The following photos were taken on 06/19/2010 at a group shoot that took place on a private estate/residence in Monrovia. All photos used the B1600 with the octabox as the main light.

Note: The respective models in the photos are Megan Daniels and April Cheryse. You may see more of my photographs of these two incredible models at jocabphoto.com/glamour.

Megan Daniels

April Cheryse

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4 Responses

  1. Linh
    |

    Out of curiosity, how do you like your alienbee so far, and have you received the einstein yet? Any particular reason you went in this direction over say, the elinchrom BX500ri?

  2. ocabj
    |

    I’m really liking the Alien Bee for portraiture. Having a powerful strobe with a huge modifier like a 47″ octabox makes for great lighting. I have *not* received my Einstein, yet. They had to redesign the first version due to PocketWizard interference issues so that delayed it. I heard they are shipping version 2 now to being to fill all the pre-orders (yes, preorders) and will get to the backorders after that. Technically my order is a backorder.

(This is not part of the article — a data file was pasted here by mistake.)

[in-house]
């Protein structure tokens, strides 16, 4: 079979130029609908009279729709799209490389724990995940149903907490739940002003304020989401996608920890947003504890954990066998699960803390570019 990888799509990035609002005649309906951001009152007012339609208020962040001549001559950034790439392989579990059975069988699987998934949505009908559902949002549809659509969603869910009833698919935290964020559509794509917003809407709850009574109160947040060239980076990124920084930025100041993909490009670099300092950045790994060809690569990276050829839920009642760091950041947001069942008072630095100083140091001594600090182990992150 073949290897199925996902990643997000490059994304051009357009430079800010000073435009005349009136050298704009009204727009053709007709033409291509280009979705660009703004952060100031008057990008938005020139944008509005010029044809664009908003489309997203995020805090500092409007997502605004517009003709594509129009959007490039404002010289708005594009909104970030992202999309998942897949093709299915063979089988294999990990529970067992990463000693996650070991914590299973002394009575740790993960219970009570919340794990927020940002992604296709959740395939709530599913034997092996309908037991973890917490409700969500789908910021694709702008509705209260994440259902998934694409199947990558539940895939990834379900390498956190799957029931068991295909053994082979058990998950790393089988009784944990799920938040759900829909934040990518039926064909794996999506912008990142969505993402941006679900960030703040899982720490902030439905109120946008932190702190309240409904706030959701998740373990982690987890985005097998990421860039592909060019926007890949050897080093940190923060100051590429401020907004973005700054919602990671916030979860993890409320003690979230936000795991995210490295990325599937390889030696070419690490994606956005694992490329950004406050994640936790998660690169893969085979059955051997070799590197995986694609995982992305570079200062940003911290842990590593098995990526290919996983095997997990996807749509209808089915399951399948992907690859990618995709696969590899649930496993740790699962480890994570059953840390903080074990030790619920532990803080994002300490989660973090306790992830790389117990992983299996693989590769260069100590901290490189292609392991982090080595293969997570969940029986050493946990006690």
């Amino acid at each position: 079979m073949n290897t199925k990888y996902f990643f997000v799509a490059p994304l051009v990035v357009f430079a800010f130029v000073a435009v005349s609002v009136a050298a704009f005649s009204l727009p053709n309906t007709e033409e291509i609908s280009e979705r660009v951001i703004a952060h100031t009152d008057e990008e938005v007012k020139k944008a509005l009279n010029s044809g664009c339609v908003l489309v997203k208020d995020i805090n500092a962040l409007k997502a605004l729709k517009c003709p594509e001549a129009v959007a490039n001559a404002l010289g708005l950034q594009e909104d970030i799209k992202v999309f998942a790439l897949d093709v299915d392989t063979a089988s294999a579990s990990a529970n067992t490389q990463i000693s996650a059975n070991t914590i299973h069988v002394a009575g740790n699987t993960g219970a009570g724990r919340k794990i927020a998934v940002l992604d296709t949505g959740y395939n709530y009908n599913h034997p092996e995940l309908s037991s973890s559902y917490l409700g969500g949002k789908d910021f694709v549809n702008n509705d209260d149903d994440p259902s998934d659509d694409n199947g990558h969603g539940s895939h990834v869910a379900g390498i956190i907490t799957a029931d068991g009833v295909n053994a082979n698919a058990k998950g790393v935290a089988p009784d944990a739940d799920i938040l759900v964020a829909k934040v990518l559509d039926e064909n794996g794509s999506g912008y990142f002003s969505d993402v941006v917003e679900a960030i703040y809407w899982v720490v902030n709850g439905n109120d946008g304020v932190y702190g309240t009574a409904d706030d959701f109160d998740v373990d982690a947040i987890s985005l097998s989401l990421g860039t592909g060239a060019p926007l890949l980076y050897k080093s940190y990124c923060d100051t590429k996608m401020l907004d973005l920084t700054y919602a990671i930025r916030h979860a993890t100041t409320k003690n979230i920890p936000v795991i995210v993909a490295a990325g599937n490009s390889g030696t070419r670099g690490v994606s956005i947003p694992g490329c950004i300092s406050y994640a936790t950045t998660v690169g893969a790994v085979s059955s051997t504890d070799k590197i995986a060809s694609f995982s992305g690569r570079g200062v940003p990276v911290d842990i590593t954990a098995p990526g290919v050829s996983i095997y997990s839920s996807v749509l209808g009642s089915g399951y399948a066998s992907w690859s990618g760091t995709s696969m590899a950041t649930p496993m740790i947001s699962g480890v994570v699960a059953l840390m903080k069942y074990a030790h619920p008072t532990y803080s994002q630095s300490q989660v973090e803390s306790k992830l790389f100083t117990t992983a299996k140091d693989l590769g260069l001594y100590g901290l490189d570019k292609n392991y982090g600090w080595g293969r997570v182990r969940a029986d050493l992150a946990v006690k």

The reason I went Alien Bees is because the people I met at the group shoots in my area for the most part all use Alien Bees or some other Paul C Buff product (White Lightning, Einstein). The low startup cost, customer support, and established user base made it a logical choice for a ‘rookie’ portrait photographer. Not to mention that if I decide to switch platforms or otherwise upgrade my Alien Bees, they have excellent resale value.

  3. Flipster
    |

    Is there a reason (other than personal preference) that you went with the Octabox over a Softbox… what’s the quality of the Octabox like? I saw another link on Youtube showing the Octabox (saw it after I watched yours) and it only showed one diffusion panel… I ‘assume’ there are two as it does mention two on Paul Buff’s website.

    From what I can see, the Octabox looks fabulous, I just thought I’d ask your opinion on the construction quality of the unit.

    Thanks…

  4. […] since I bought my Alien Bees B1600 studio light, 47″ octabox, and PCB Vagabond II back in June, I have been putting the setup to good […]